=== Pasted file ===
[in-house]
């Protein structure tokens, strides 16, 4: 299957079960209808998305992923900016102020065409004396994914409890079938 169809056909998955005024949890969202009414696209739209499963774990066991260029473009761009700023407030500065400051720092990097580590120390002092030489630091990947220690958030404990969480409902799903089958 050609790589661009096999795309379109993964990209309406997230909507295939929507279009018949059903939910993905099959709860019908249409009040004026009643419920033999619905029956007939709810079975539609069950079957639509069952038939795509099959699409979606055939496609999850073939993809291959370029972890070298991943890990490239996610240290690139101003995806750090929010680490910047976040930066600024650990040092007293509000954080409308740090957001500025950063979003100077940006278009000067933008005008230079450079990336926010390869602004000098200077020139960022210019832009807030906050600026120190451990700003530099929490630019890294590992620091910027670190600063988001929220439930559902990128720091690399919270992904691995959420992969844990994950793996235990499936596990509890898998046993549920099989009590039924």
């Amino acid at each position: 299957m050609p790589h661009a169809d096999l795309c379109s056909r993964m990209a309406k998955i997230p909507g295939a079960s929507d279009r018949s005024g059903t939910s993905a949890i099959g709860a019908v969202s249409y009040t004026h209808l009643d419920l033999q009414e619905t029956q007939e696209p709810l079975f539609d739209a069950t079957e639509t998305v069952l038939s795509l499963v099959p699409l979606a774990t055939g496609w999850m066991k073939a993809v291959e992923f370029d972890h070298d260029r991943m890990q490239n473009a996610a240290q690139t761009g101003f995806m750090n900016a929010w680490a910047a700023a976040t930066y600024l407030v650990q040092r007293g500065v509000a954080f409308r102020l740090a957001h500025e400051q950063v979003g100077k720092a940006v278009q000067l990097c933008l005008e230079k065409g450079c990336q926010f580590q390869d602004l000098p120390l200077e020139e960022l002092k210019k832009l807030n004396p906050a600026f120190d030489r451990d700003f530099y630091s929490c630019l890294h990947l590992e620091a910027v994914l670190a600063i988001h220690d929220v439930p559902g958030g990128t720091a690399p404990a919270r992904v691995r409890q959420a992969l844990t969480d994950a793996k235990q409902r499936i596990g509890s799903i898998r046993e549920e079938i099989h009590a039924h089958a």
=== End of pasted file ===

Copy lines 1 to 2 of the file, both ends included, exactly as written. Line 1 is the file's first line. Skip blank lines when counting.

[in-house]
């Protein structure tokens, strides 16, 4: 299957079960209808998305992923900016102020065409004396994914409890079938 169809056909998955005024949890969202009414696209739209499963774990066991260029473009761009700023407030500065400051720092990097580590120390002092030489630091990947220690958030404990969480409902799903089958 050609790589661009096999795309379109993964990209309406997230909507295939929507279009018949059903939910993905099959709860019908249409009040004026009643419920033999619905029956007939709810079975539609069950079957639509069952038939795509099959699409979606055939496609999850073939993809291959370029972890070298991943890990490239996610240290690139101003995806750090929010680490910047976040930066600024650990040092007293509000954080409308740090957001500025950063979003100077940006278009000067933008005008230079450079990336926010390869602004000098200077020139960022210019832009807030906050600026120190451990700003530099929490630019890294590992620091910027670190600063988001929220439930559902990128720091690399919270992904691995959420992969844990994950793996235990499936596990509890898998046993549920099989009590039924």